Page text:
Tough and Triassic Tuesday! Give yourself a free rental from the Action or Classics section with any other paid rental! OR Get any three non-new releases for seven days for seven bucks!

>>>Videoport customer Alex S. suggests Giant (in Classics.) It’s not like you really need anyone to come along and tell you that you should see Giant, because, you know, it came out almost 60 years ago. That said, I vowed to watch it about 10 years ago and I just finally got around to doing so. I can’t believe I spent the past decade without seeing James Dean’s performance as the best looking drunk a**hole of the 20th Century. It is epic, as it is an epic, but it is well worth investing in. And Liz Taylor is delightful, and Dennis Hopper plays her son and looks almost exactly the same as he did when he died, AND Rock Hudson gets into a 5 minute long fight with a racist.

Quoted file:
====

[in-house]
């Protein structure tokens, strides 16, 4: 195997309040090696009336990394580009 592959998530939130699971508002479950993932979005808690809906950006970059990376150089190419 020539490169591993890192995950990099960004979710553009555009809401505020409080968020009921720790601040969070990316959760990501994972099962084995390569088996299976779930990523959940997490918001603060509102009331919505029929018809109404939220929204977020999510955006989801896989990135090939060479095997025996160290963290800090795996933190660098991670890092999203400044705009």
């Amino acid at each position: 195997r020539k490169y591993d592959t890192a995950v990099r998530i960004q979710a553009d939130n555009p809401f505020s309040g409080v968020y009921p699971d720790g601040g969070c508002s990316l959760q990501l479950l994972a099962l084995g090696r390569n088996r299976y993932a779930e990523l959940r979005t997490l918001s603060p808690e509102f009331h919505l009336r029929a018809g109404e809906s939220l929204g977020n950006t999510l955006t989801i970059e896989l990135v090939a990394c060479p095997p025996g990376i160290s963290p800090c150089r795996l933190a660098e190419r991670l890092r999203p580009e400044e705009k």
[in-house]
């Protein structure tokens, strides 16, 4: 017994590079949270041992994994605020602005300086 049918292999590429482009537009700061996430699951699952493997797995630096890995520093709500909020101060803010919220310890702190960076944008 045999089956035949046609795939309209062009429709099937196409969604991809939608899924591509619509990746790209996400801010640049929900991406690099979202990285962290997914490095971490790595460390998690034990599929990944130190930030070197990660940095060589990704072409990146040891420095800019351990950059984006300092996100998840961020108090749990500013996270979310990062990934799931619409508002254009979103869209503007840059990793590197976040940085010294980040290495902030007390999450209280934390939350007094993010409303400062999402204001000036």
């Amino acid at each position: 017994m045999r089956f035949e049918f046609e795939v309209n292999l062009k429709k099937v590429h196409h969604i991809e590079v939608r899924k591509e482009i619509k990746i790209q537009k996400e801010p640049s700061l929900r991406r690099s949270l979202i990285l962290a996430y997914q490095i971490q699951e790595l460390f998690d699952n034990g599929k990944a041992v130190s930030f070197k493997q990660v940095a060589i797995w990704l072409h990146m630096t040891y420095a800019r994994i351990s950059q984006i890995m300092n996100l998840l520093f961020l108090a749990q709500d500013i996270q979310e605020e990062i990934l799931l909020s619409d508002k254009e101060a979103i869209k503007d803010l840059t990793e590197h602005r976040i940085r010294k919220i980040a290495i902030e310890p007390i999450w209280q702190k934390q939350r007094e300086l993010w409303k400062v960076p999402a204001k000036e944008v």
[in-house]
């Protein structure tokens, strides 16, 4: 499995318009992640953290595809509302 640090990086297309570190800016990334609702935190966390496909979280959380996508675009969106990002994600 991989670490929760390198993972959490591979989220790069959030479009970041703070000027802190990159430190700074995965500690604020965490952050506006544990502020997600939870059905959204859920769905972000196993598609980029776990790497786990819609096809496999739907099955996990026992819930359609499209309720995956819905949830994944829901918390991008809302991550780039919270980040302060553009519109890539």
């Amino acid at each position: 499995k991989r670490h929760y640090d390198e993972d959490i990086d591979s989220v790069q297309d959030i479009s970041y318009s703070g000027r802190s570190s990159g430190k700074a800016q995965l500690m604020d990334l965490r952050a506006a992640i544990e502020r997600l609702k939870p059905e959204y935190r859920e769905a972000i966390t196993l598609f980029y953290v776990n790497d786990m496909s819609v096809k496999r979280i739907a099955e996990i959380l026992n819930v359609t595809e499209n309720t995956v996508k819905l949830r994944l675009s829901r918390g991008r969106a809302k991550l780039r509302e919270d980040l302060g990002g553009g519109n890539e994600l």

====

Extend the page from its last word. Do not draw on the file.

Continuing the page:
Wacky and Worldly Wednesday! You’ve got a free rental coming from the Comedy or Foreign Language sections with any other paid rental! OR Get any three non-new releases for seven days for seven bucks!

>>>Dennis suggests renting the first season of the truly excellent HBO series Enlightened. You know, now that HBO has cancelled Enlightened. Which makes sense, since the just completed second season was one of the most brilliant, transcendent seasons of TV ever. Makes total sense. Because, you know the world makes no sense and life isn’t fair. So yeah- TV is not 7% worse that it was yesterday, but you can at least experience a great, and tragically short-lived show on DVD. Screw HBO, by the way…

>>>Emily S. Customer suggests ‘Mad Men’ (in Drama.) It’s a little less than a month ’til the Season 6 premiere and — of course — creator/writer/showrunner Matthew Weiner has been characteristically close-lipped about the new season’s arc… but he has recommended re-watching Season Five, especially the end, so it will all be fresh in your head when Season Six starts. Start the countdown, folks.

Thrifty Thursday! Rent one, get a free rental from any other section in the store! OR Get any three non-new releases for seven days for seven bucks!